Study: Chronic worker shortages in nursing homes must be addressed to help lessen patient risk

The now chronic problem of more expensive agency staff and potentially lower quality care in nursing homes needs to be addressed as part of calls for increased oversight of the sector, according to a recent academic study in Health Affairs. 

Before the COVID-19 pandemic, approximately 23% of nursing homes in the U.S. used agency nursing staff, equivalent to about 3% of all nursing hours worked. By 2022, almost half of nursing homes used such staff, accounting for approximately 11% of all nursing hours worked, according to study data. 

In addition to the increasing numbers of temporary staff in the period studied, almost 14% of nursing homes were using agency staff every day by 2022 to help address chronic staff shortages. Not only were such agency staff up to 60% more expensive, many homes using such temporary staff had lower five-star ratings. 

Even with the public health emergency officially over as of May 2023, approximately 1 in 4 nursing homes continued to report staff shortages. The relatively attractive work options outside of nursing once lockdowns ended caused many qualified workers to leave the profession permanently, the study showed. 

“Policymakers need to consider post-pandemic changes to the nursing home workforce as part of nursing home reform, as increased reliance on agency staff may reduce the financial resources available to increase nursing staff levels and improve the quality of care,” the study authors wrote. 

Temporary staff are more expensive than full-time workers, and this trend was exacerbated during the pandemic, the study showed.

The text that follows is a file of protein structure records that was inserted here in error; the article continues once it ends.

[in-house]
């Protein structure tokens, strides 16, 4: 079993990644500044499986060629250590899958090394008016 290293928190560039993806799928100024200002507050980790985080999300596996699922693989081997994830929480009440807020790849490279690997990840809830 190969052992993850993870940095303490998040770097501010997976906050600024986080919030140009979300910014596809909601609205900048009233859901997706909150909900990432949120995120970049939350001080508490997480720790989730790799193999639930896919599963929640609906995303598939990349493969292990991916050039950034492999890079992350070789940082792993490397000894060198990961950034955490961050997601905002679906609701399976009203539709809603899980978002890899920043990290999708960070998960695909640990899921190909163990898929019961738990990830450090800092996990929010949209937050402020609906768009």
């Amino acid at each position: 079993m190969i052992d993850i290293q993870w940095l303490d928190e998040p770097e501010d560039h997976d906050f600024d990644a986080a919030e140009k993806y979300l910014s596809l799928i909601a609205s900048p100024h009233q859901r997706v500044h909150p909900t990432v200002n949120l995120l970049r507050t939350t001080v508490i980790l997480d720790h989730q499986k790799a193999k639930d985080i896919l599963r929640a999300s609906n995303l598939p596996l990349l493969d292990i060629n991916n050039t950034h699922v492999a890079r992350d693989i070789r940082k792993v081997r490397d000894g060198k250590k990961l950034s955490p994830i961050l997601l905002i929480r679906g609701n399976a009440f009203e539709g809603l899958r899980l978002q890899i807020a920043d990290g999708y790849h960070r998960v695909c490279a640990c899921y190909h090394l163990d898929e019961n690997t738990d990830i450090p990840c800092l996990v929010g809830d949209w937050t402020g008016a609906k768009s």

In 2018, agency nurses cost $17.20 per hour more than permanent staff. That figure had increased to $23.93 per hour more by 2022. There were similar trends for licensed practical nurses and nurse aides. 

The trend toward using more temporary staff can also affect the quality of care. Not that overall quality ratings were necessarily affected by the use of agency staff, but such staff may not know the facilities as well as permanent workers and may not have the long-term care plans for patients as a top concern. Overall reliance on temporary staff can also encourage greater patient exposure to respiratory illnesses as more workers traffic in and out of facilities, the authors wrote. 

There are also problems of morale with permanent workers demoralized by the reality of agency staff being on higher pay at the same time as being less accountable for patient care, according to the study. 

“Without significant investment in the nursing home workforce and ensuring that nursing homes have adequate revenue to hire workers, nursing home residents may be at risk,” the study concluded. 

While overall figures rose, such use of agency staff in nursing homes varied across different states with some in the Northeast (Maryland, Pennsylvania, New York, and Vermont) among the highest users of temporary workers in 2022. Smaller, more rural states such as Oklahoma, Alabama, and Arkansas used agency workers in their nursing homes at a far lower percentage.